Another America: The Story of Liberia and the Former Slaves Who Ruled It

James Ciment. Hill and Wang, $29.95 (352p) ISBN 978-0-8090-9542-1
Few in the U.S. could identify Liberia on a map, but the two nations’ histories are inextricably intertwined. Founded in 1822 as a colony for African-Americans returning to Africa, Liberia was created in the image of the U.S., and the former slaves and free blacks who moved there, driven by idealism or by poverty, “endeavored to recreate the only social and political order they knew, that of the antebellum South—with themselves as the master class.” Ciment (Atlas of African-American History) paints a vivid picture of the challenges faced by the settlers: although supported by the U.S., formal recognition of their independence was delayed by nearly two decades due to American diplomatic society’s refusal to host a black ambassador. Riven by troubled relations with the native population and familiar racial baggage—natives railed against “a small, light-skinned elite work[ing] against the will of the black masses”—the settlers nevertheless resisted foreign invasion and maintained control of the country for over 130 years, before a bloody coup ushered in decades of violence. Enlivened by profiles of some of the early settlers, this is an engaging and accessible account whose only shortcoming is its failure to discuss the implications of Nobel Peace Prize–winner Ellen Johnson Sirleaf’s election to the presidency in 2011. (Aug. 13)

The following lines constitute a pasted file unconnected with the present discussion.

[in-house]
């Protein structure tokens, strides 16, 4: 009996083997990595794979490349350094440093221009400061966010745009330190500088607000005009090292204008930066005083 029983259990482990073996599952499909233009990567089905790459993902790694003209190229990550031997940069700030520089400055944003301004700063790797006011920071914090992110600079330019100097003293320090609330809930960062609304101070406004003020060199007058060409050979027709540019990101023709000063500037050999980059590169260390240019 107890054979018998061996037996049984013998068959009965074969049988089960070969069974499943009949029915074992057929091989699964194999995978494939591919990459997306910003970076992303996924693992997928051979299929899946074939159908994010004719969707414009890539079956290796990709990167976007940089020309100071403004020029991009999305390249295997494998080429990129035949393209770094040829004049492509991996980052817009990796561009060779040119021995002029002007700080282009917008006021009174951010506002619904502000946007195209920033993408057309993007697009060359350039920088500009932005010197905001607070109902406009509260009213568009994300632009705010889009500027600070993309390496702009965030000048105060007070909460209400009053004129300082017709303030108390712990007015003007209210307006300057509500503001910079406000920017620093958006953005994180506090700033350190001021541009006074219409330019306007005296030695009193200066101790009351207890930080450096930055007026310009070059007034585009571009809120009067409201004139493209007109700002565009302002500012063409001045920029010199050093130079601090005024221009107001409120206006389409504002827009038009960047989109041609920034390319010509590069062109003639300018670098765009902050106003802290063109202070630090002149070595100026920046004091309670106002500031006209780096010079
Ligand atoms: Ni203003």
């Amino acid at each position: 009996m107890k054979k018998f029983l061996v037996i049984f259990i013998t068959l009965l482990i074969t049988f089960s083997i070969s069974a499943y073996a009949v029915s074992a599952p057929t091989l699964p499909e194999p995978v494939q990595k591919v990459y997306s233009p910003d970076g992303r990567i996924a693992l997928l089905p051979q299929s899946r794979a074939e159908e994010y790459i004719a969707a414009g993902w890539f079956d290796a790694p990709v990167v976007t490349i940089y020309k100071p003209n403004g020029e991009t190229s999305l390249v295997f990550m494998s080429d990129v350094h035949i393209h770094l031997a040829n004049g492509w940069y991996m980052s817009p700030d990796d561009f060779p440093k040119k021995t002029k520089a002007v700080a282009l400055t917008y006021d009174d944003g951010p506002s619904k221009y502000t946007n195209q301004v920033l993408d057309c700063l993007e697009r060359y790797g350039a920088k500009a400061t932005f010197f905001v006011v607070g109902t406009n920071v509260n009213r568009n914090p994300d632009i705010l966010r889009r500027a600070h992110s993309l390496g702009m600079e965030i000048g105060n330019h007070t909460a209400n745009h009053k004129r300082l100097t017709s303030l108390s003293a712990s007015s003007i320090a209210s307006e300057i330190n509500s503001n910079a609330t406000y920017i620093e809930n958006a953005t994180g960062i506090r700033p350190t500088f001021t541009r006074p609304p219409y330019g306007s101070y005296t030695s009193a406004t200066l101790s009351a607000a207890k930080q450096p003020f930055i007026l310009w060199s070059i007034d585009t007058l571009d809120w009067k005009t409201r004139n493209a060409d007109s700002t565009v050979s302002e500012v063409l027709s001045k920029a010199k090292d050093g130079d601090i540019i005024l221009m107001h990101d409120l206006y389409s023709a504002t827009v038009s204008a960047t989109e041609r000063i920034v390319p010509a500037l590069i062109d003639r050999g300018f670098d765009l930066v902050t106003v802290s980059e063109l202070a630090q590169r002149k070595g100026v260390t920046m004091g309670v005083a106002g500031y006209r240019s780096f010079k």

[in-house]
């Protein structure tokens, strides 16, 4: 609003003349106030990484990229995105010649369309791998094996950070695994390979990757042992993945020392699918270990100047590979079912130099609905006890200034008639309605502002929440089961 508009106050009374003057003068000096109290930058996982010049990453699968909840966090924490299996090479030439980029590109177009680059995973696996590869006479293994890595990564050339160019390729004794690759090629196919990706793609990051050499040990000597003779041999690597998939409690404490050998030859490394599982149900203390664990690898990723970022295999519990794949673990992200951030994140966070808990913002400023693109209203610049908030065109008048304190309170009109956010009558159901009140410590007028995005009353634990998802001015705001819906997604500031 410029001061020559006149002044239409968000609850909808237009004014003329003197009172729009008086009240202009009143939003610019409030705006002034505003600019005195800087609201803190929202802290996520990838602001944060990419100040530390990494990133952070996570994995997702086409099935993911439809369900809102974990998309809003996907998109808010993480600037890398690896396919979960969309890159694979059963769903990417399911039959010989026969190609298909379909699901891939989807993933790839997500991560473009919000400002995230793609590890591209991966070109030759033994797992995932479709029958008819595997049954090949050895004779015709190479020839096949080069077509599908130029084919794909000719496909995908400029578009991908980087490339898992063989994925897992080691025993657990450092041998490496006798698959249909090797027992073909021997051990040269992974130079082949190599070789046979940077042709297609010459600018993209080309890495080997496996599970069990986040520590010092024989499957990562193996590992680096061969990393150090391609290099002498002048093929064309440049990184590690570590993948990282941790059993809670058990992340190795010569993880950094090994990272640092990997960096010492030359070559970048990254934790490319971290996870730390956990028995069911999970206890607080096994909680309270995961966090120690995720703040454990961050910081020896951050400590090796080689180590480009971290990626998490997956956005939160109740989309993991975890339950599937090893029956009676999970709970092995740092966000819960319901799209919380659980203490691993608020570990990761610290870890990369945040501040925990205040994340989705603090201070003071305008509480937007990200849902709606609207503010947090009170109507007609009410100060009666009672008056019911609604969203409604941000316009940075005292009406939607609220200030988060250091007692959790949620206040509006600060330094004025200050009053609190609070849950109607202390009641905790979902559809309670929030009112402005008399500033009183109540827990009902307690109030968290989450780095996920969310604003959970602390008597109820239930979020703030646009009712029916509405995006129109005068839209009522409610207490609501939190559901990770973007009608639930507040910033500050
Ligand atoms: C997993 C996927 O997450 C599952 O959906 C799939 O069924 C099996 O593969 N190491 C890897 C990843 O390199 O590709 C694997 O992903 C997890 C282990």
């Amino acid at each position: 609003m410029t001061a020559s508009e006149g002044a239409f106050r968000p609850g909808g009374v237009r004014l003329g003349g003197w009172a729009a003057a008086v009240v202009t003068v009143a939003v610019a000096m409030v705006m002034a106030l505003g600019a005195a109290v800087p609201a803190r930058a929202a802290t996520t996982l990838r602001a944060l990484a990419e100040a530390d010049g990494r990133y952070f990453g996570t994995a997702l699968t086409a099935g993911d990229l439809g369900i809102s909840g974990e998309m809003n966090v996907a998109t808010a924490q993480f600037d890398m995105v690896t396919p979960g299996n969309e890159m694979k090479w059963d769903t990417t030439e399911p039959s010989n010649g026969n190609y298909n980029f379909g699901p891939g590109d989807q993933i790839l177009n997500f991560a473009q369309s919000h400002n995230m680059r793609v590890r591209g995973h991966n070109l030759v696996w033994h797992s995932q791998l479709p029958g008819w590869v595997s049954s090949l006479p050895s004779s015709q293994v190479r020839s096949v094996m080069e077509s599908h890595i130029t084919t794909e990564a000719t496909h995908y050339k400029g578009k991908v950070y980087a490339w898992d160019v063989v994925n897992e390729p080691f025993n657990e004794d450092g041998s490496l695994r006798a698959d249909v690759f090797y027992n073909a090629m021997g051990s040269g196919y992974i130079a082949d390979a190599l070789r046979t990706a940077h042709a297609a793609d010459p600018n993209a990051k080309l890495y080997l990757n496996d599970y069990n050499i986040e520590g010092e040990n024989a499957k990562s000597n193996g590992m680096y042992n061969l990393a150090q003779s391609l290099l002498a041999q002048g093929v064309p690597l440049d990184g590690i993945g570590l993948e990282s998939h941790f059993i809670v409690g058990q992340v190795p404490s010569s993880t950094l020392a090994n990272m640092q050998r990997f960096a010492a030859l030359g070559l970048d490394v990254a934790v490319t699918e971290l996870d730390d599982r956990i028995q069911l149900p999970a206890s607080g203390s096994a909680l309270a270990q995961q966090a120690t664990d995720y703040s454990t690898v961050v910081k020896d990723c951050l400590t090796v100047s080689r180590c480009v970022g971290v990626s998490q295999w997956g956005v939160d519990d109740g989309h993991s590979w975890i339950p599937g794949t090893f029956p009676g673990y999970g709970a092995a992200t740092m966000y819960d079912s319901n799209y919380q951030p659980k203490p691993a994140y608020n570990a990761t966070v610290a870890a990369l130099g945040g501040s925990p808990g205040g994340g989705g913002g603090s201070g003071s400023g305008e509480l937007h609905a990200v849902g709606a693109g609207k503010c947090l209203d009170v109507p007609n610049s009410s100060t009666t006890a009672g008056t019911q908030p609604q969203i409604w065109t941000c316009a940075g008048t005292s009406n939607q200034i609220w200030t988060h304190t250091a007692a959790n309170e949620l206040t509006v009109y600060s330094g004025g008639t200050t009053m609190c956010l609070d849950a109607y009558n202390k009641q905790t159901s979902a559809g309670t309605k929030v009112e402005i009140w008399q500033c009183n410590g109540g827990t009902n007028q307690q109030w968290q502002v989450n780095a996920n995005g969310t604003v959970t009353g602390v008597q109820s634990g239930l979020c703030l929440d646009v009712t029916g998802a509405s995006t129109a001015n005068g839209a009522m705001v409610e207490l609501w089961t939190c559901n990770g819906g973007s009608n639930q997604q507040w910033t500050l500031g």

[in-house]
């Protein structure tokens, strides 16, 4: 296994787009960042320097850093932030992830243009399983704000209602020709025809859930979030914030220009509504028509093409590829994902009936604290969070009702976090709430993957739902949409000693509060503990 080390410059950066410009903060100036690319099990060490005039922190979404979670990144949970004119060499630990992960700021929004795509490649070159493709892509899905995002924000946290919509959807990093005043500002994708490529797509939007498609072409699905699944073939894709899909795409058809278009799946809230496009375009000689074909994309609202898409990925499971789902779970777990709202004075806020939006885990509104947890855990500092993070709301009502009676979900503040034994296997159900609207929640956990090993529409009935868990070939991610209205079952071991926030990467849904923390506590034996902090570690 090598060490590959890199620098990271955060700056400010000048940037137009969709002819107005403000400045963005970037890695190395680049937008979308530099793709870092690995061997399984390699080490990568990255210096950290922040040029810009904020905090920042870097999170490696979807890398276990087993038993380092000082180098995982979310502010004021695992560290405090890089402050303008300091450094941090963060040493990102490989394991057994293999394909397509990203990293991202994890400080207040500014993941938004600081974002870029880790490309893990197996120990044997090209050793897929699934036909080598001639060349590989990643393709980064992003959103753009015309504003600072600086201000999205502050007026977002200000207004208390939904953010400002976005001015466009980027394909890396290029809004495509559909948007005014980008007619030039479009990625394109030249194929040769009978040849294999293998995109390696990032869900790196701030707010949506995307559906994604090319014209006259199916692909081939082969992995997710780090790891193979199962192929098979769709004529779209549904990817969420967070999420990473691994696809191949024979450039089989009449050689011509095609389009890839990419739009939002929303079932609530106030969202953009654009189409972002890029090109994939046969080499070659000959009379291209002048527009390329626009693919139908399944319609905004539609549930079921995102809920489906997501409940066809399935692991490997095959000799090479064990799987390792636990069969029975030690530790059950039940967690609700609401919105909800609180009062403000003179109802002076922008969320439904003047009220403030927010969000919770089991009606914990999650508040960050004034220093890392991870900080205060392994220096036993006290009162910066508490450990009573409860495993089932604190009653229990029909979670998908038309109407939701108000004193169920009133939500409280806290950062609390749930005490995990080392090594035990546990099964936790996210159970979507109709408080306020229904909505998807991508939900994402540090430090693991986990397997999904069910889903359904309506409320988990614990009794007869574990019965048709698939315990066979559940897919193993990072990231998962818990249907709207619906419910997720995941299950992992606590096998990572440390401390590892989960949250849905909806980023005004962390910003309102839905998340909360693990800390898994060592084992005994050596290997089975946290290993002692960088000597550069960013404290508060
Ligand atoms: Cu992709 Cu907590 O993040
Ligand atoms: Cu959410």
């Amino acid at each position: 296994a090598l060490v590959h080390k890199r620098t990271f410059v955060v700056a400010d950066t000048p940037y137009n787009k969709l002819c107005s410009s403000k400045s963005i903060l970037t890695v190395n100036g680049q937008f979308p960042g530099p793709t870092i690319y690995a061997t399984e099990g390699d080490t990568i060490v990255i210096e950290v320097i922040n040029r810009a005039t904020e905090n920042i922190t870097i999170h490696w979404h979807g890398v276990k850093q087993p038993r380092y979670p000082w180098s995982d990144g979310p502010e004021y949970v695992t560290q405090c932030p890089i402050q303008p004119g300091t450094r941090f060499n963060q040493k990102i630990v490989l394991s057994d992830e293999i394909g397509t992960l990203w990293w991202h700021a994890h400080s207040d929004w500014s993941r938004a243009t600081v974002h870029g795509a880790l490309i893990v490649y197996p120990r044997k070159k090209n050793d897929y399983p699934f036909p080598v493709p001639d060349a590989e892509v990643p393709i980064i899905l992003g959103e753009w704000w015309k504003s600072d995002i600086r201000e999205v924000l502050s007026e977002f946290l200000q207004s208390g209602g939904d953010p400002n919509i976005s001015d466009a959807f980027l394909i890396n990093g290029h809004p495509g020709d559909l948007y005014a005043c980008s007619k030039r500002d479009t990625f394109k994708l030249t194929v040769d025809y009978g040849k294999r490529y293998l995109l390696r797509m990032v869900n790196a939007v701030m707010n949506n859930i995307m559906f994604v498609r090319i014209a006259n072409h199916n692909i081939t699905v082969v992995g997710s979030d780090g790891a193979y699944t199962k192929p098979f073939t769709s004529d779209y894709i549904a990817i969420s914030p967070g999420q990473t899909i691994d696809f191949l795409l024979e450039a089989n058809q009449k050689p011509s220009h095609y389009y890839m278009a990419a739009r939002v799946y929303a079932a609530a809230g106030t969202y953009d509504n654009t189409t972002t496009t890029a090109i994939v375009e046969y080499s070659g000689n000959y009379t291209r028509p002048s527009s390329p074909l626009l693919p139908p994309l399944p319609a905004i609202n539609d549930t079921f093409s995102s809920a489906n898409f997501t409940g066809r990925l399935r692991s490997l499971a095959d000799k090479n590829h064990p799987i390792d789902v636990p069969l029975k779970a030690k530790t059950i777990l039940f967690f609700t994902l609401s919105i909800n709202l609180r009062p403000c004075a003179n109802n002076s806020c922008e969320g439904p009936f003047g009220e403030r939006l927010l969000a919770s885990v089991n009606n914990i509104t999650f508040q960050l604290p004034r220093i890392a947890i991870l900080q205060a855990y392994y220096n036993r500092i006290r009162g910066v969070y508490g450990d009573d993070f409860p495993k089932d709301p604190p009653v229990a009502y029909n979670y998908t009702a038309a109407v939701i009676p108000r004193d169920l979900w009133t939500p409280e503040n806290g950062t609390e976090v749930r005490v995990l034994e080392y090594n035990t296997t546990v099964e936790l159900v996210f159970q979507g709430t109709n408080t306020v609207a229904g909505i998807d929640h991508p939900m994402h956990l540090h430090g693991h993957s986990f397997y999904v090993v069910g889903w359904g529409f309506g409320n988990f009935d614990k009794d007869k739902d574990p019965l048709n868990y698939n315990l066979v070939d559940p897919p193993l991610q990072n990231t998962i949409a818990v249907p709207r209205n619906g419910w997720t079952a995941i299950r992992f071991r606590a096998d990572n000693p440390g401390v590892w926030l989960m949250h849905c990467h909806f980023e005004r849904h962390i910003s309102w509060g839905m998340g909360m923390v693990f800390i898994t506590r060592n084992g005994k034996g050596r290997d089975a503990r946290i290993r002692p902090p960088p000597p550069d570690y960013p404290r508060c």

Reviewed on: 05/13/2013
Release date: 08/13/2013
Genre: Nonfiction
Paperback - 296 pages - 978-0-8090-2695-1
Open Ebook - 320 pages - 978-1-4299-4688-9
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